Erdogan, Peres and the Soufflés of Davos
News item: DAVOS, Switzerland — Prime Minister Recep Tayyip Erdogan of Turkey walked off the stage after an angry exchange with the Israeli president, Shimon Peres, during a panel discussion on Gaza at the World Economic Forum on Thursday, and vowed never to return to the annual gathering. (The New York Times, Jan. 29, 2009)
[Erdogan] was upset because moderator David Ignatius had permitted Peres to speak twice as long as the other participants and then didn’t give Erdogan much time to respond. (The panel was already overtime and dinner was waiting). — Blog of Stephen M. Walt, Foreignpolicy.com
Open Letter [Political satire] To: Recep Tayyip Erdogan, Prime Minister of Turkey From: The Protocol Desk, World Economic Forum RE: Last week’s unfortunate incident in Davos.
Dear Mr. Prime Minister:
I write with grave concern over your impertinent remarks to the president of Israel at the World Economic Forum last week, which threatened to delay dinner for hundreds of extremely important global thinkers. I would like to make you aware that these leaders, many of them bankers who had to resort for the first time to flying into Davos by commercial (read public) airliner, had heard quite enough of your spouting off about Gaza.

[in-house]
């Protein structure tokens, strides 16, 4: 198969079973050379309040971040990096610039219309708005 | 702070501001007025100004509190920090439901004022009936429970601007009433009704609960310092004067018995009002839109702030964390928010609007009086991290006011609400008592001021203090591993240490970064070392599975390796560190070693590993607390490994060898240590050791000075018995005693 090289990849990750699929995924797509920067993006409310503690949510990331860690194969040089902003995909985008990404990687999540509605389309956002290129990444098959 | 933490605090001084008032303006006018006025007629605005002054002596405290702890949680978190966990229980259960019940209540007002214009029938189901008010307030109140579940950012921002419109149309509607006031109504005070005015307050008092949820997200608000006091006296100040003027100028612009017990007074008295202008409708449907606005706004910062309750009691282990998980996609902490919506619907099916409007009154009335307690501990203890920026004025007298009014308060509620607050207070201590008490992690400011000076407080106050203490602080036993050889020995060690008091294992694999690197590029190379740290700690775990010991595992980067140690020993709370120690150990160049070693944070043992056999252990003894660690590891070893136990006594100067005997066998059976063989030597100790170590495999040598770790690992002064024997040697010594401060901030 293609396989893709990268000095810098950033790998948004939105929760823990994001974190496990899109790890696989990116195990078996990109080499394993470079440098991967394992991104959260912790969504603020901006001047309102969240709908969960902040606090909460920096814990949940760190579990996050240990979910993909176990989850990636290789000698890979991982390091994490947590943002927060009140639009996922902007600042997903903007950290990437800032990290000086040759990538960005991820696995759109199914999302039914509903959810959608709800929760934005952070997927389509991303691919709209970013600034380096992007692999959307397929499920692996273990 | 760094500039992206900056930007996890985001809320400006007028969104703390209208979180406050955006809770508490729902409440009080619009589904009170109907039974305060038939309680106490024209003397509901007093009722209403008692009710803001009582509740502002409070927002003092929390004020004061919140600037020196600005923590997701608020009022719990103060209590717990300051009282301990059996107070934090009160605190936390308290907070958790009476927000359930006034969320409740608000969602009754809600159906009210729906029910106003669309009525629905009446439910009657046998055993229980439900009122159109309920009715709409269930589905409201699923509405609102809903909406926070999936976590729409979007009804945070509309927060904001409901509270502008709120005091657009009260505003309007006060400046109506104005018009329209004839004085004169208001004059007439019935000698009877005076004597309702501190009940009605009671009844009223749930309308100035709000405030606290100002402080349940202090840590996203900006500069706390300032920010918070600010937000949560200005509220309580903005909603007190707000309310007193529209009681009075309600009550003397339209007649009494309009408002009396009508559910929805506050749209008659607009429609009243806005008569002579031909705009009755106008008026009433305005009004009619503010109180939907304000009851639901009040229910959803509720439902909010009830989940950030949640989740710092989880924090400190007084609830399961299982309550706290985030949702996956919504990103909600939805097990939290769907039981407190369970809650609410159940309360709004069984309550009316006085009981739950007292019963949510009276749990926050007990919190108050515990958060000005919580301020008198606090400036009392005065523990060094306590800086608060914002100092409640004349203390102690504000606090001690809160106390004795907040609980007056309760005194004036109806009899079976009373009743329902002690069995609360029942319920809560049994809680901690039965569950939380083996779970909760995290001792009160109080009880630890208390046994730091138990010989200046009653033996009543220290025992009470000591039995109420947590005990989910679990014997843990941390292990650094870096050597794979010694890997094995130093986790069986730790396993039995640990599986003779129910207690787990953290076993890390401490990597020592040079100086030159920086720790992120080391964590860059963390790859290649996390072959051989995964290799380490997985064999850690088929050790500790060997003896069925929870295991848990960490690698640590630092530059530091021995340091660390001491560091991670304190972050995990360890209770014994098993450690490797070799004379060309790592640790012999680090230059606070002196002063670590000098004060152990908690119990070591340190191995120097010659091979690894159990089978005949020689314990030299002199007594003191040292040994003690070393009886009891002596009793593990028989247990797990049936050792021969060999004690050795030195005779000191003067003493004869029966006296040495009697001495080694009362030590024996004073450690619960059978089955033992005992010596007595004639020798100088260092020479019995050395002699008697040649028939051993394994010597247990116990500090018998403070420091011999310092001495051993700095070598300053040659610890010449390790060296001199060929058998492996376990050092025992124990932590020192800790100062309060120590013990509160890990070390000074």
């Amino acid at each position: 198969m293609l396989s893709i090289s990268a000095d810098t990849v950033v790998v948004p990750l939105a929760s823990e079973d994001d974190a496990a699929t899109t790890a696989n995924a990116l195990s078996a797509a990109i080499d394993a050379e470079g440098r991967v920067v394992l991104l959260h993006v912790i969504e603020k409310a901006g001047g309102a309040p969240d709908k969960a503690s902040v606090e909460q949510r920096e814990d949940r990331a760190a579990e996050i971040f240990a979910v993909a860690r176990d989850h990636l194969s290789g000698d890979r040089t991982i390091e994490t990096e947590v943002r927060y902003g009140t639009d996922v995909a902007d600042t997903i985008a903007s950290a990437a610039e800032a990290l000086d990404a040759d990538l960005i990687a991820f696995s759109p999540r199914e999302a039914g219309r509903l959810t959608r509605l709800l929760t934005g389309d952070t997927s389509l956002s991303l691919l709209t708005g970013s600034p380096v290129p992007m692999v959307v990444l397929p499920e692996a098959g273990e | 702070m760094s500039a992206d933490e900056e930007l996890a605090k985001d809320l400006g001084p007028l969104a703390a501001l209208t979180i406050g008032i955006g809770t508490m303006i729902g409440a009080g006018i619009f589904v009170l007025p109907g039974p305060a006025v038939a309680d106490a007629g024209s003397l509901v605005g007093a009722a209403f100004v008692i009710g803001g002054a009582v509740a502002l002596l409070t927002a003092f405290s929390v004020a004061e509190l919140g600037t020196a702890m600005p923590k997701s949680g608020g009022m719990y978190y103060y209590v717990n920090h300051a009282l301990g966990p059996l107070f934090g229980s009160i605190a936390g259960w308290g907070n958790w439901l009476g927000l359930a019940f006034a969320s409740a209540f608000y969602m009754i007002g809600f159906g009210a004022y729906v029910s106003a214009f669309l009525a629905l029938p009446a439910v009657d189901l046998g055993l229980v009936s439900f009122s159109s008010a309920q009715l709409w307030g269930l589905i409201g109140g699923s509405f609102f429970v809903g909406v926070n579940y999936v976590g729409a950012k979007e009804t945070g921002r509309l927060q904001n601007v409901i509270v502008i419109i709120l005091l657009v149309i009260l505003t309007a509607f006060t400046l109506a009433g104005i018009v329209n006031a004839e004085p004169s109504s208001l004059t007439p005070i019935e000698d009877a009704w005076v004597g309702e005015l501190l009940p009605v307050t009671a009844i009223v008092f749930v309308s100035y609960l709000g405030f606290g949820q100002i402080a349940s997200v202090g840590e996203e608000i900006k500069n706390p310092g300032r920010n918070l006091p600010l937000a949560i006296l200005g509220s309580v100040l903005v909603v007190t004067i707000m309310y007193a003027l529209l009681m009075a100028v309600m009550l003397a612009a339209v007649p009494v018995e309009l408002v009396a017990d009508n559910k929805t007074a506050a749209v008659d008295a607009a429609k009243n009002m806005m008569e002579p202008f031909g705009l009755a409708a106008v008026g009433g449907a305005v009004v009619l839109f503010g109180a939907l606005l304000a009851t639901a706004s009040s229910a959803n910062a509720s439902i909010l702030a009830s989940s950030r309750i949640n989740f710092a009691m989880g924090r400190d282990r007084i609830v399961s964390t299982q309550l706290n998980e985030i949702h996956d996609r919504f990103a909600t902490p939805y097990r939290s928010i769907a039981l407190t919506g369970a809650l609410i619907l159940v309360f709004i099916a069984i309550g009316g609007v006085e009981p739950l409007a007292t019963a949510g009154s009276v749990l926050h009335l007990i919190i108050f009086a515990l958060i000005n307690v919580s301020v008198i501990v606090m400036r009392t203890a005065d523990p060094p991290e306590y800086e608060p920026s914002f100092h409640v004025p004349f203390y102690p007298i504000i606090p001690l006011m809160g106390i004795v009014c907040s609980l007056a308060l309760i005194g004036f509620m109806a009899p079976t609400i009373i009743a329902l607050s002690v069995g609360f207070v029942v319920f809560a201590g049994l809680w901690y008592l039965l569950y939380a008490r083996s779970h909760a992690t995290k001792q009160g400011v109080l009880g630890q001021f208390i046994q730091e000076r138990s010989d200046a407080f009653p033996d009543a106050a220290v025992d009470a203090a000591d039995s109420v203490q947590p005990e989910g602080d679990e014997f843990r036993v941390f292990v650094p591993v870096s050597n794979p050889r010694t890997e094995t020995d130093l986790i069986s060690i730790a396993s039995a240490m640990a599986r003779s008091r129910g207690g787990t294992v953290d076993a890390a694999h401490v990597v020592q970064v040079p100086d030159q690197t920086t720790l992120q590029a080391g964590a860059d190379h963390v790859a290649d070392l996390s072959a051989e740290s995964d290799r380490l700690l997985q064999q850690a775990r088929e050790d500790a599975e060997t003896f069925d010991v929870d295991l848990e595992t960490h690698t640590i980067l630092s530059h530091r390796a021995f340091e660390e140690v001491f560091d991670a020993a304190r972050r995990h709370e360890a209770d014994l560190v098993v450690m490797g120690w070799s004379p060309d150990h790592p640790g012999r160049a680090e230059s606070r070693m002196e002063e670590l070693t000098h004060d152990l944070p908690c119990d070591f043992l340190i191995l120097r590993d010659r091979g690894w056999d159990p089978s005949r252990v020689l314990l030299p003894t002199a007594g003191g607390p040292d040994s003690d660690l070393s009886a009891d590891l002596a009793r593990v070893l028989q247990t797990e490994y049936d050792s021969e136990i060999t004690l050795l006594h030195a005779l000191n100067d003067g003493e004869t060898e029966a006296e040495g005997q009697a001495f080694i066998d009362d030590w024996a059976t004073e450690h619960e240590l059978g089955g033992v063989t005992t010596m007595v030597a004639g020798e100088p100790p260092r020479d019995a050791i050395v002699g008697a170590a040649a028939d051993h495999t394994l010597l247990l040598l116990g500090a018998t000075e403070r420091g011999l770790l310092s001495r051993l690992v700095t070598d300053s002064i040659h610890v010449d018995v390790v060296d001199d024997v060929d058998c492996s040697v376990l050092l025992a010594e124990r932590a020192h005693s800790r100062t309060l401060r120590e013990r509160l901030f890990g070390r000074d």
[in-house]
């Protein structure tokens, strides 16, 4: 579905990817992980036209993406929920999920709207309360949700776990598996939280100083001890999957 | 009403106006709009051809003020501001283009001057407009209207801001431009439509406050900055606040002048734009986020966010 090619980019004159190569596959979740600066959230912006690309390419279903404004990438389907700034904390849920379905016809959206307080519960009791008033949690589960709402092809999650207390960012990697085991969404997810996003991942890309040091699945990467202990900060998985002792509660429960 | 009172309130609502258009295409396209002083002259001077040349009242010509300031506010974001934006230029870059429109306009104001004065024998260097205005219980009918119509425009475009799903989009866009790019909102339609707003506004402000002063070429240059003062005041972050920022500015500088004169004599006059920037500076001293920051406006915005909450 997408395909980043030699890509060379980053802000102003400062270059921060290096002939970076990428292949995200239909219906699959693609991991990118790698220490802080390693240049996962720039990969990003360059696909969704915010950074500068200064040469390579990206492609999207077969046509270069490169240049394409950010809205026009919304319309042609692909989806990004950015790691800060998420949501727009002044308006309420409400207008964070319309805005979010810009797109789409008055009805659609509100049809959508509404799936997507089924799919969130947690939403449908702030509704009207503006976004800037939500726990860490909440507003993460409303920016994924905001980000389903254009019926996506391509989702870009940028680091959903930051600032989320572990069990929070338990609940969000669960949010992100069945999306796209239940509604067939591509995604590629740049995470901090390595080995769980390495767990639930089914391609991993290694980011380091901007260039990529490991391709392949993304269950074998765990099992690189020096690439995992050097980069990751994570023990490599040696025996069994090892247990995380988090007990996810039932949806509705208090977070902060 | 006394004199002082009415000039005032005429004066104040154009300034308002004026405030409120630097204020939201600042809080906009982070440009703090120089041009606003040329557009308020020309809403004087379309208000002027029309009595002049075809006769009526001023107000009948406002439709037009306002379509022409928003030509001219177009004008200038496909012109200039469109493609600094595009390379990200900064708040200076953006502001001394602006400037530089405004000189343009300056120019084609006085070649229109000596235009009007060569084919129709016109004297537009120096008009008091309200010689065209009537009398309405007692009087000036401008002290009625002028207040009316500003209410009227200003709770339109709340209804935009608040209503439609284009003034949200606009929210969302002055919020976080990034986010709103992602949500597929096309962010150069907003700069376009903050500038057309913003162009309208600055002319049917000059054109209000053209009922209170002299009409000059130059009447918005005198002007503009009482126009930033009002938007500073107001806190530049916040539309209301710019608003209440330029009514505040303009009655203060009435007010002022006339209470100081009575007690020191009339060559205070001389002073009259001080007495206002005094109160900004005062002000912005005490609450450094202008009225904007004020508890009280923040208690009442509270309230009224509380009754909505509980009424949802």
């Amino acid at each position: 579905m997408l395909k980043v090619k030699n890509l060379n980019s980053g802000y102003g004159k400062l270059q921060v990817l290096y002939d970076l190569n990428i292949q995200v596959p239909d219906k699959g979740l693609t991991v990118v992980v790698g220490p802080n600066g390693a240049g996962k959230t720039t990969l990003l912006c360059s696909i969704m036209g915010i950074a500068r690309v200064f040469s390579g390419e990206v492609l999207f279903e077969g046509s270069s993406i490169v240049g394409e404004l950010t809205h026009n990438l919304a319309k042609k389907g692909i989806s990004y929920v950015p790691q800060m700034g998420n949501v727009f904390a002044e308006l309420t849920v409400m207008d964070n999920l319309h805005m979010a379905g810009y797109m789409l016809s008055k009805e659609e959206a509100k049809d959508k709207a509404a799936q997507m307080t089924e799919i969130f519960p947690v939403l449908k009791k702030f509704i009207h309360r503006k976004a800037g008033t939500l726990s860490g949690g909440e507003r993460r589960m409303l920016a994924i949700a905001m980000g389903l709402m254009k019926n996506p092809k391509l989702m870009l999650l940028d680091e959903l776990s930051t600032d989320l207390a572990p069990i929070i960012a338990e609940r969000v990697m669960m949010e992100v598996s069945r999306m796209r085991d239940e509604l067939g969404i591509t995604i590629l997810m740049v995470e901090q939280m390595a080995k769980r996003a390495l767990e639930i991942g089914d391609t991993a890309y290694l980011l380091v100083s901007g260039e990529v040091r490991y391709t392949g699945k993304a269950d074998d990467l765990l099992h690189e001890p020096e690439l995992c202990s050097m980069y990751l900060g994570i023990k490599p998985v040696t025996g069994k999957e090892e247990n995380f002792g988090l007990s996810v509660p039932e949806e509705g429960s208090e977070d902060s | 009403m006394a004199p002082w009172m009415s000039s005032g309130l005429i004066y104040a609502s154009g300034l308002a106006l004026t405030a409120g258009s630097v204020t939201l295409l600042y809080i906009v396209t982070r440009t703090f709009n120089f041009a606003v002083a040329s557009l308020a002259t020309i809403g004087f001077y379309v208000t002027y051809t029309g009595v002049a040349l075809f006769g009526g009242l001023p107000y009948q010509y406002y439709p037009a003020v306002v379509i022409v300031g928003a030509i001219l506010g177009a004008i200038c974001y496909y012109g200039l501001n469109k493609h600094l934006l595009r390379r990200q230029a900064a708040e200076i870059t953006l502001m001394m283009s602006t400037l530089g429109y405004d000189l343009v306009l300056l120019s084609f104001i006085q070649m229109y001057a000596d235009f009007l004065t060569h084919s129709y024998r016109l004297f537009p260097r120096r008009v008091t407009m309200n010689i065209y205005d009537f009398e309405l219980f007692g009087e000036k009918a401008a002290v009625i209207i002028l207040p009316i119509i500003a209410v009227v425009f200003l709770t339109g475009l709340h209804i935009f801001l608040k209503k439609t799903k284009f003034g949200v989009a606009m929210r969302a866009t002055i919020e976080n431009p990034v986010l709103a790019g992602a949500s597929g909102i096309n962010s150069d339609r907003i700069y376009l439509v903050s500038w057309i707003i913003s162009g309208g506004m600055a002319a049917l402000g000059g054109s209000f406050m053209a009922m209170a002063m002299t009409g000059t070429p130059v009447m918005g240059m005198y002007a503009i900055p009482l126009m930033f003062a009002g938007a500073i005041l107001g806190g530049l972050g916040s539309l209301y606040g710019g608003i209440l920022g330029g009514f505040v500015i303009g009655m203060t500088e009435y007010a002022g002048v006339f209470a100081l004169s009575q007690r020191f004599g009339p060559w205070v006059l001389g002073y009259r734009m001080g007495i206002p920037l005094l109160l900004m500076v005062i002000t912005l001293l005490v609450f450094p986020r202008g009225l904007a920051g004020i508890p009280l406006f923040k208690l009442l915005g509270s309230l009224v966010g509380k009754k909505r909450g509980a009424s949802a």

It was bad enough that Mr. Shimon Peres was forced to respond to the United Nations Secretary General, Mr. Ban Ki-moon, who spoke of the “unacceptable” bombing to rubble of the United Nations compound there and the deaths of 1,300 Gazans. Making matters worse was your outlandish suggestion that this destruction in Gaza was excessive.
Why, sir, would you delay the arrival of the evening meal — in these times more than ever, mouthwatering culinary islands in a sea of gloomy economic indicators — by insisting on going on and on about the unfortunate children in that pris — I mean, territory, of Gaza? As the moderator, Mr. David Ignatius of the Washington Post, cogently pointed out, “We really do need to get people to dinner.” Amen to that! Very Important Stomachs were grumbling!
Moreover, the dinner required precise timing, as I have it on some authority (or at least my own speculation) that soufflés were to be served. Perhaps you are not aware, given the kind of ke-babby food that is served in your country, that timing is everything in matters soufflés. There is a reason that nearly every cookbook worth its truffle oil concludes its soufflés recipes — be it for Gruyère, smoked salmon, broccoli rabe, Caribbean crab, or for that matter apricot, amaretto with chocolate sauce, blackberry or frozen citrus — with this urgent admonition: Serve immediately. How could it be that you are unaware of this? After all, you of the temerity to apply for membership in the European Union do, by definition, lay claim to the title European — even though only a tiny portion of Istanbul lies in that continent, and the rest of your former “empire” is in the land of the Other.